WESTON, Conn. Every Saturday morning, the Onion Barn in Weston is filled with residents dropping off their bottles and cans in an effort to raise money for the Weston High School Boosters Club. Since the recycling program began in 1981, the Boosters Club has been able to raise nearly $200,000 for various sports programs at the high school. The club is proud of the accomplishment and has one person to thank: Jim Schaper.
Schaper and his wife, Adele, have lived in town since 1959, and all four of their children graduated from Weston High School. During the early 1980s, their two youngest, Amanda and Peter, were No. 1 ranked tennis players whose team needed court windscreens, ball hoppers, practice balls and team t-shirts. Both an avid tennis player and concerned parent, Schaper said, I wanted to raise money for the kids.
In an effort to secure these much-needed items, Schaper attended a Boosters meeting and proposed the teens collect bottles and cans weekly to raise money. His suggestion coincided with the State of Connecticuts new bottle and can redemption program. They liked my idea so much, they appointed me project manager, reflected Schaper. And so began the bottle and can drive, a Boosters Club hallmark that has spanned three decades.
Having been part of the Kiwanis Clubs restoration of the Onion Barn, he decided it would make an ideal site for the drive and obtained the needed approval. It was at the Onion Barn, a town icon on Weston Road, that players from high school teams would gather weekly, from 9 a.m. to noon, to collect bags of bottles and cans. It is a tradition that continues today.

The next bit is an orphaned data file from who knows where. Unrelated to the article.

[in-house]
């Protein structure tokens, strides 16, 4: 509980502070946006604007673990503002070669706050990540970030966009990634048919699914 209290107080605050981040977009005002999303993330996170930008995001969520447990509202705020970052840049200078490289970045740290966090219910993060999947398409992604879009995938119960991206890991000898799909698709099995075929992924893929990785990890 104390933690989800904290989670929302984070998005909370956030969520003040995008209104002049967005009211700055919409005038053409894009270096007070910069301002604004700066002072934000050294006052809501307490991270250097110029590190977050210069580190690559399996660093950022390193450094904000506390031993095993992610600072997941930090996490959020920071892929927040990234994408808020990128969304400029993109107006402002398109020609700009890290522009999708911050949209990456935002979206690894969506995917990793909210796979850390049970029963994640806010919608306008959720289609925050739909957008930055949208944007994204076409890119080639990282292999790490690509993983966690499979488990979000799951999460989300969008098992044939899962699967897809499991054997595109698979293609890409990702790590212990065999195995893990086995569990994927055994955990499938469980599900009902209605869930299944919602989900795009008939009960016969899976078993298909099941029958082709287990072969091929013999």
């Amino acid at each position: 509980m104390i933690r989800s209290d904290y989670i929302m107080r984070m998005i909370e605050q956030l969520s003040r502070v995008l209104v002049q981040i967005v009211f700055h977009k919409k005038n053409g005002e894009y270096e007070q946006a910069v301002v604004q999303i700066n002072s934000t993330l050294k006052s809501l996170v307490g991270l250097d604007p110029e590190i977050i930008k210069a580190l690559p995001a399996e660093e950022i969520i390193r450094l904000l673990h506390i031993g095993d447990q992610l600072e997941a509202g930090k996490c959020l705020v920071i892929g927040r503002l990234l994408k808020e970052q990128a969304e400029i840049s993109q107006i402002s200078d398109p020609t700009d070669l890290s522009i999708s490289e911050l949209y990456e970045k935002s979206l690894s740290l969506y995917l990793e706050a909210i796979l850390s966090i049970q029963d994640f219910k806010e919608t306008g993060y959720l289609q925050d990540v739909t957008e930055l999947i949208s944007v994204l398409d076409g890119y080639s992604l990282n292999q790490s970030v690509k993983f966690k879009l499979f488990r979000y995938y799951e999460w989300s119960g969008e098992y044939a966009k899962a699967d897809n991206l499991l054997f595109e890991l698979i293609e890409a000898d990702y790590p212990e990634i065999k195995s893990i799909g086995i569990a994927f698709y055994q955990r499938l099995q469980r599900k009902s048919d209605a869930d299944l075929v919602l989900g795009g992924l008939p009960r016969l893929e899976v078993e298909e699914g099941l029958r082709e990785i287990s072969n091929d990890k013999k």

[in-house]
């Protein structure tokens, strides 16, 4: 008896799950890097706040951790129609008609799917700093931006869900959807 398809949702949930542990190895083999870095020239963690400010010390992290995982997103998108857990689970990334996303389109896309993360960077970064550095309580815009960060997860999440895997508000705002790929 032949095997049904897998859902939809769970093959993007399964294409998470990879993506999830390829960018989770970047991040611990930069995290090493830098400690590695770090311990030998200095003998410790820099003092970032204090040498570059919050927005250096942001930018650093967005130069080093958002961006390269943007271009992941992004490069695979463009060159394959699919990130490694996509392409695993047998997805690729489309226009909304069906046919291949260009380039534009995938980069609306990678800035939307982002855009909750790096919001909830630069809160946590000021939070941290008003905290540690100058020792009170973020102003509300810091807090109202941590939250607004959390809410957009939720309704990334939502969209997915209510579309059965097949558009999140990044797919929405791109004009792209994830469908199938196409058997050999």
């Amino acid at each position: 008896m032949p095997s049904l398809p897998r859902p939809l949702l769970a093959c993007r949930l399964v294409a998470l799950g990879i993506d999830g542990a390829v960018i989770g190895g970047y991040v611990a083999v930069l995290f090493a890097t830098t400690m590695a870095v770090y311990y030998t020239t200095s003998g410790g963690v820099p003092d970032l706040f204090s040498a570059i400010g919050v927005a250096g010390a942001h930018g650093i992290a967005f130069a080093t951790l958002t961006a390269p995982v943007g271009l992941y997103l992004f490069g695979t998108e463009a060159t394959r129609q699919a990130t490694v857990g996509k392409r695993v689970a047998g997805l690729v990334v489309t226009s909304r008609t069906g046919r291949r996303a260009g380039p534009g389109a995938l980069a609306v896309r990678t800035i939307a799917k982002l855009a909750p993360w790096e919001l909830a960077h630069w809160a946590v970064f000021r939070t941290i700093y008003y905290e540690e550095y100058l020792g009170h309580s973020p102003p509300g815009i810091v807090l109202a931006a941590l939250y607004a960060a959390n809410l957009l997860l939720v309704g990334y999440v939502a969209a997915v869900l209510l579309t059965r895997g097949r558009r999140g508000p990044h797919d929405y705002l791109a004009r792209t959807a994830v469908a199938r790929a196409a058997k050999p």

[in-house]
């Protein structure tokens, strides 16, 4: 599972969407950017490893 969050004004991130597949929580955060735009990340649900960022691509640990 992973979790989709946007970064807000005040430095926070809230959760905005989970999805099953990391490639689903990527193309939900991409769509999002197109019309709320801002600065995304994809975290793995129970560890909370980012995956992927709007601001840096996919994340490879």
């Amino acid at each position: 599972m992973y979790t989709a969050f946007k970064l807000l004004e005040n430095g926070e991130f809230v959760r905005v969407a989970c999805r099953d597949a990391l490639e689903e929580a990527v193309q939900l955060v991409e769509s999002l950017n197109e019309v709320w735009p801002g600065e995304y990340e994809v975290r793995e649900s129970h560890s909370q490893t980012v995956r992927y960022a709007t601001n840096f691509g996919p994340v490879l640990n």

We are forever thankful to Jim Schaper for the redemption project. It has been a steadfast fund-raiser for the club and we encourage residents to think of us on Saturday mornings. Instead of filling their blue recycling bins, the sports teams can greatly benefit from their tax-deductible bottle and can donations. We earn $12 per bag and it really adds up, said Boosters Club President Dawn Egan.
Current bottle and can chairman Ira Saferstein added, This is a great community service activity for the kids that raises important funds for the Boosters. Though the teens collect on Saturdays, bottles and cans can be dropped off in the bin behind the Onion Barn at any time.
In order to raise awareness for his Boosters initiative, Jim wrote letters to local newspapers and set out collection boxes with promotional decals. Schaper even created and placed catchy signs in the center of town that read: Cans and bottles, bottles and cans, give 'em to the Boosters' fans. In addition, Schaper posted signs at local retail outlets asking customers to drop off their recyclables at the Onion Barn instead.
Hailing from White Fish Bay, Wisc., outside of Milwaukee, Schaper was a University of Wisconsin graduate. He took a job with Ryeron Steel, was transferred to Connecticut in 1956, and stayed with the company for 37 years. Soon after, he met and married his wife and has lived on Merry Lane since. He has embraced Weston by becoming active in the community. He remains a Kiwanis member and has held past posts on committees and boards at Norfield Church, the Weston Field Club, the Weston Historical Society and the Westport-Weston YMCA Ys Men.
Though retired, Schaper stays busy with a ski house in Vermont and six grandchildren. Ever dedicated, he still brings bottles and cans back from Vermont to support the Boosters Club fundraising tradition he launched so long ago. He continues to be the programs No. 1 advocate and still urges Weston parents to Talk it up. Save your bottles.
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